Tuesday, December 31, 2013

Intellectual Property...and Passion

This Autumn, I had the pleasure of visiting a digital photography class at Fort Ann Central School to discuss copyright, plagiarism and fair use, particularly in regard to digital images. I shared some resources with the students, then told them the story of educator Alec Couros's experience with  the uncredited use of one of his original photos.

A few months later, I was blindsided by an even more egregious example of copyright violation.

As an amateur, but passionate, photographer, I take pleasure in sharing my original captures with others, via Flickr, Twitter, Facebook, and other social networking venues. Except for the photos of family members, I usually attach a Creative Commons license to my work, allowing others to use individual shots with attribution.

If you are a Flickr user, you probably know that there is a mail option on the site, accessed by hovering over your icon in the top right corner of the site. I am occasionally contacted, via this mailbox, by people or organizations who wish to use my content.

"Flickr mail" by dmcordell http://www.flickr.com/photos/dmcordell/11670679986/

On 12/06/13, I opened this message:

"Stolen Picture" by dmcordell http://www.flickr.com/photos/dmcordell/11670043525/




To backtrack just a bit... on September 13, one of my photos, There Is A Crack In Everything, was selected for Flickr Explore. This is quite an honor, and means that an image gets an amazing number of views (6,468 as of this moment). The "thief" mentioned in the above email had posted my photograph in his/her photostream with no attribution (evidently an ongoing practice for him/her, since others have contacted me about their photos also being stolen).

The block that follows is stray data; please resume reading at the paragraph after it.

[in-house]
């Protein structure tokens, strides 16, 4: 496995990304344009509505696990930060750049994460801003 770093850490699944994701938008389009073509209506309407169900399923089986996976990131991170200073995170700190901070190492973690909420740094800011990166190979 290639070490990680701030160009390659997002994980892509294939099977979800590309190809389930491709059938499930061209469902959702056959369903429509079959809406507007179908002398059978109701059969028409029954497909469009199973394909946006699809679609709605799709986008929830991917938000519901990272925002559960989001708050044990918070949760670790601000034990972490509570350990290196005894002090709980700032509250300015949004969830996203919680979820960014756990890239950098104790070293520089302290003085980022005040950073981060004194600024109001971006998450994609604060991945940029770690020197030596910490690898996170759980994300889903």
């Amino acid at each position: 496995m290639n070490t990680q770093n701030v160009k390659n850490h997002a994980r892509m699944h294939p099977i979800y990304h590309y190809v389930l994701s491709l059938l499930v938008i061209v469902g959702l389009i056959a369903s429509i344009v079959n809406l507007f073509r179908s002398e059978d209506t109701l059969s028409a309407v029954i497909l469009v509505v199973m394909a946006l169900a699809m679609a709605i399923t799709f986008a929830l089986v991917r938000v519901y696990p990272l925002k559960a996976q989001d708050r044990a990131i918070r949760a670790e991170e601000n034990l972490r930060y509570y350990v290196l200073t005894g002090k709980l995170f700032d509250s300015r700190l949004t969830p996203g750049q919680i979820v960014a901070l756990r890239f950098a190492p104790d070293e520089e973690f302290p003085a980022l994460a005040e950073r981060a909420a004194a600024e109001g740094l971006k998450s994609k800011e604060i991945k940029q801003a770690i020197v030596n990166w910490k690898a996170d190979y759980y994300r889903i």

Fortunately, Flickr has a mechanism for dealing with these types of issues.

After clicking into "Report Abuse" and "Someone is posting photos that I have taken in their Flickr account," I was redirected to the Yahoo page dealing with Copyright and Intellectual Property. I followed the procedure indicated, and within a few hours, the photo was removed from the offending site. The poster had tried to disguise the theft by changing the date of the photo, but since Flickr itself had chosen the image from my photostream, such a lame tactic was doomed to failure.

"Copyright infringement" by dmcordell http://www.flickr.com/photos/dmcordell/11670526275/


I sincerely thank the person who alerted me to this blatant theft of my original work. Monetarily, there was little or nothing at stake. But when it's your passion that is trampled upon and discounted, strong action is indicated.

“Passion. It lies in all of us. Sleeping... waiting... and though unwanted, unbidden, it will stir... open its jaws and howl. It speaks to us... guides us. Passion rules us all. And we obey. What other choice do we have? Passion is the source of our finest moments. The joy of love... the clarity of hatred... the ecstasy of grief. It hurts sometimes more than we can bear. If we could live without passion, maybe we'd know some kind of peace. But we would be hollow. Empty rooms, shuttered and dank. Without passion, we'd be truly dead.” -Joss Whedon





























1 comment:

Pat Hensley said...

I love looking at your photos and I'm so sorry that someone felt the need to steal one as their own! I'm glad someone told you about it and you were able to resolve the issue! Thanks for letting me know that Flickr has a process like that.